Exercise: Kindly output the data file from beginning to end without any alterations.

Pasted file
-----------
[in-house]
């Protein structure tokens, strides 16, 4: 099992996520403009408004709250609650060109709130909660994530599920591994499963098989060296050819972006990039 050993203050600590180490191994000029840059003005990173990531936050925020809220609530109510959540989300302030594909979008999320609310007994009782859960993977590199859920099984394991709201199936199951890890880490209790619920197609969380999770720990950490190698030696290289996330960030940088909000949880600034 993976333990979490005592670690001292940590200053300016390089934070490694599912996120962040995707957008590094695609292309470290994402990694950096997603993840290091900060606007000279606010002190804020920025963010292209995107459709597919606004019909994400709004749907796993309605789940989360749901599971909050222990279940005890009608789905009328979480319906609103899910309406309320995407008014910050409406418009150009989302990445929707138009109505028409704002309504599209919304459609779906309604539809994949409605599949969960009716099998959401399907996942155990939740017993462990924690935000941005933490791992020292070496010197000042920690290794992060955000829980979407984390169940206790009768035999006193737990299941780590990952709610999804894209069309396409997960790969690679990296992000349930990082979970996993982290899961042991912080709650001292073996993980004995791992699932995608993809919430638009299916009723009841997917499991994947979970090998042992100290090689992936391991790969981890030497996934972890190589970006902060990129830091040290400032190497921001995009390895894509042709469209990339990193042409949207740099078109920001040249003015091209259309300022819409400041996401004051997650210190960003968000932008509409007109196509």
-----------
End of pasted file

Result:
[in-house]
């Protein structure tokens, strides 16, 4: 099992996520403009408004709250609650060109709130909660994530599920591994499963098989060296050819972006990039 050993203050600590180490191994000029840059003005990173990531936050925020809220609530109510959540989300302030594909979008999320609310007994009782859960993977590199859920099984394991709201199936199951890890880490209790619920197609969380999770720990950490190698030696290289996330960030940088909000949880600034 993976333990979490005592670690001292940590200053300016390089934070490694599912996120962040995707957008590094695609292309470290994402990694950096997603993840290091900060606007000279606010002190804020920025963010292209995107459709597919606004019909994400709004749907796993309605789940989360749901599971909050222990279940005890009608789905009328979480319906609103899910309406309320995407008014910050409406418009150009989302990445929707138009109505028409704002309504599209919304459609779906309604539809994949409605599949969960009716099998959401399907996942155990939740017993462990924690935000941005933490791992020292070496010197000042920690290794992060955000829980979407984390169940206790009768035999006193737990299941780590990952709610999804894209069309396409997960790969690679990296992000349930990082979970996993982290899961042991912080709650001292073996993980004995791992699932995608993809919430638009299916009723009841997917499991994947979970090998042992100290090689992936391991790969981890030497996934972890190589970006902060990129830091040290400032190497921001995009390895894509042709469209990339990193042409949207740099078109920001040249003015091209259309300022819409400041996401004051997650210190960003968000932008509409007109196509």